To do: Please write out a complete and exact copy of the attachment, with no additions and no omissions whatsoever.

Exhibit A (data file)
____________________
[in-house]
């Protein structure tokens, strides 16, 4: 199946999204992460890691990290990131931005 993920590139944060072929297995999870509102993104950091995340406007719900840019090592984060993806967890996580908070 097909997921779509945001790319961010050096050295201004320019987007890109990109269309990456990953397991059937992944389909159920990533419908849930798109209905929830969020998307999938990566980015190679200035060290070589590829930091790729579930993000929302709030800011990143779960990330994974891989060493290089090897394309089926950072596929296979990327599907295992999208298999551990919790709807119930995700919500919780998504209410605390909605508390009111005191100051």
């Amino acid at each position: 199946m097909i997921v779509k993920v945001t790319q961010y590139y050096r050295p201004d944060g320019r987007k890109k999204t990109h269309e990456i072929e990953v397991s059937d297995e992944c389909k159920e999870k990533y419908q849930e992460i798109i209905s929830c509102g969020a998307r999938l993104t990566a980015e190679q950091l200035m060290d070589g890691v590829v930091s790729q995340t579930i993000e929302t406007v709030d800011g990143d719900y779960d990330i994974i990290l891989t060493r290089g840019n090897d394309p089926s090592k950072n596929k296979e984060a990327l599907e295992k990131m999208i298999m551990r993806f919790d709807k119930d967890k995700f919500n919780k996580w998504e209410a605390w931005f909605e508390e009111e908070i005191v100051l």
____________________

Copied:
[in-house]
């Protein structure tokens, strides 16, 4: 199946999204992460890691990290990131931005 993920590139944060072929297995999870509102993104950091995340406007719900840019090592984060993806967890996580908070 097909997921779509945001790319961010050096050295201004320019987007890109990109269309990456990953397991059937992944389909159920990533419908849930798109209905929830969020998307999938990566980015190679200035060290070589590829930091790729579930993000929302709030800011990143779960990330994974891989060493290089090897394309089926950072596929296979990327599907295992999208298999551990919790709807119930995700919500919780998504209410605390909605508390009111005191100051």
């Amino acid at each position: 199946m097909i997921v779509k993920v945001t790319q961010y590139y050096r050295p201004d944060g320019r987007k890109k999204t990109h269309e990456i072929e990953v397991s059937d297995e992944c389909k159920e999870k990533y419908q849930e992460i798109i209905s929830c509102g969020a998307r999938l993104t990566a980015e190679q950091l200035m060290d070589g890691v590829v930091s790729q995340t579930i993000e929302t406007v709030d800011g990143d719900y779960d990330i994974i990290l891989t060493r290089g840019n090897d394309p089926s090592k950072n596929k296979e984060a990327l599907e295992k990131m999208i298999m551990r993806f919790d709807k119930d967890k995700f919500n919780k996580w998504e209410a605390w931005f909605e508390e009111e908070i005191v100051l």